Yesterday, India accused the respected think tank, the OECD, of exaggerating the total donated so far. According to the Guardian, the Indian ministry said the OECD analysis that $57bn had been raised so far was "questionable". Indian officials argued just $2.2bn of additional funding had been raised to date.
However, in more encouraging signs the country has also reportedly pledged to cut its investments in coal power if the deal next week delivers more money to help it shift to cleaner sources of energy such as solar power. "We've made it very clear that solar and wind is our first commitment," said Ajay Mathur, director general of India's Bureau of Energy Efficiency, told the Financial Times.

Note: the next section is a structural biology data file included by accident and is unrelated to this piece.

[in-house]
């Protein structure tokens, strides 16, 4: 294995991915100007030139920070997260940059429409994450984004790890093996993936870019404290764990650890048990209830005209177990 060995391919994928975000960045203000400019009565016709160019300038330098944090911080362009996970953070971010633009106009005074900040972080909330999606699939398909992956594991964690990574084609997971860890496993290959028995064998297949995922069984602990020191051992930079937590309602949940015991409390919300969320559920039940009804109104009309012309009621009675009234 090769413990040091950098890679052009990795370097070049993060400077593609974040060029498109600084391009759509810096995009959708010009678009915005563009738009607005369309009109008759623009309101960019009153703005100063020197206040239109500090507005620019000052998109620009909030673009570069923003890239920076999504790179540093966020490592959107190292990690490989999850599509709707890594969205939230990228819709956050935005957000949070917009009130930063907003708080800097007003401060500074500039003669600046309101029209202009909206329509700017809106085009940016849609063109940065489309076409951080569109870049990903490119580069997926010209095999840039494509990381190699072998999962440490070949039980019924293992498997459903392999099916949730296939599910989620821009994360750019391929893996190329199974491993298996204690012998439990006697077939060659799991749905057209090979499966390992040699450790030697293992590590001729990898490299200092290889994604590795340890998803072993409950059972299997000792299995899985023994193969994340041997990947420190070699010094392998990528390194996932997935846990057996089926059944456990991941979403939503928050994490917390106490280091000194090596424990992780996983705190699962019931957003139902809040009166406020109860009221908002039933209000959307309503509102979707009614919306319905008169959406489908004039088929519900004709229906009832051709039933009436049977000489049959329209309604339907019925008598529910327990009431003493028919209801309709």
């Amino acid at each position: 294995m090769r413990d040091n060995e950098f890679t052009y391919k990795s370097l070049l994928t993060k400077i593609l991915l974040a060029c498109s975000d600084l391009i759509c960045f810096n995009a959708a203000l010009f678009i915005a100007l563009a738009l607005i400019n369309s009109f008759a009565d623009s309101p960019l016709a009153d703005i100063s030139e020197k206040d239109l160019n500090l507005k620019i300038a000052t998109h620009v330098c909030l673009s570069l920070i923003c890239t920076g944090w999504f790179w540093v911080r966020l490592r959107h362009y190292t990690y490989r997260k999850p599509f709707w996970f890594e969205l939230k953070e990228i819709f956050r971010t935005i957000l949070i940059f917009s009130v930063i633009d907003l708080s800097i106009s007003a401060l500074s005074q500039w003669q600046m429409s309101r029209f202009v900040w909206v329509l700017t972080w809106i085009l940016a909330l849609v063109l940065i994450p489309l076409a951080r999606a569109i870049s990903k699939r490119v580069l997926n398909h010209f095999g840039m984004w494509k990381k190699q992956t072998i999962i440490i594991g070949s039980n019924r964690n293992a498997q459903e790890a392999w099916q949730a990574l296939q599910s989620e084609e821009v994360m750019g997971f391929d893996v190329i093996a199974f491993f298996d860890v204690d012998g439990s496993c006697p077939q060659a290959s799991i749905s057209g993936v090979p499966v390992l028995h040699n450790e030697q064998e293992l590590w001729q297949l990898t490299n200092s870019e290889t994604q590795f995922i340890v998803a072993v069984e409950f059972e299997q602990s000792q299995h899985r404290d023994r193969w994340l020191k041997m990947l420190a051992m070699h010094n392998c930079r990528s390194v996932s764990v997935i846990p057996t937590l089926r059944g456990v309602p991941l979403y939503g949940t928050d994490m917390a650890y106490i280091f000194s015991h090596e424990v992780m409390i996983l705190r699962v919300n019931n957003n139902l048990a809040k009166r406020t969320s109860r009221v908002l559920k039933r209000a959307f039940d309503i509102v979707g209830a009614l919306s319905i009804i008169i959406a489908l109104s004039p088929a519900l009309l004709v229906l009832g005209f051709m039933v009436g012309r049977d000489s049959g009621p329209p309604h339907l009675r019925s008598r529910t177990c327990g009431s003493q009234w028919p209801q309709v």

Yesterday Christiana Figueres, head of the UN's Framework Convention on Climate Change (UNFCCC), told reporters to expect a "rainfall" of financial commitments from governments over the next few days because they are increasingly seeing that it is in their own interest to mobilise climate finance.
US Special Envoy Todd Stern said he was confident the $100bn climate funding goal would be delivered. "We are at a pretty high number, both where we are now and where we are projected to be in the next few years," he said, adding that a major concern was to reassure countries that they are on track.
Attention will now turn to the French hosts who have delivered the latest text a day earlier than expected and will now have to steer the negotiations to try and resolve as many of the outstanding issues as possible before ministers arrive next week for the high level phase of the talks.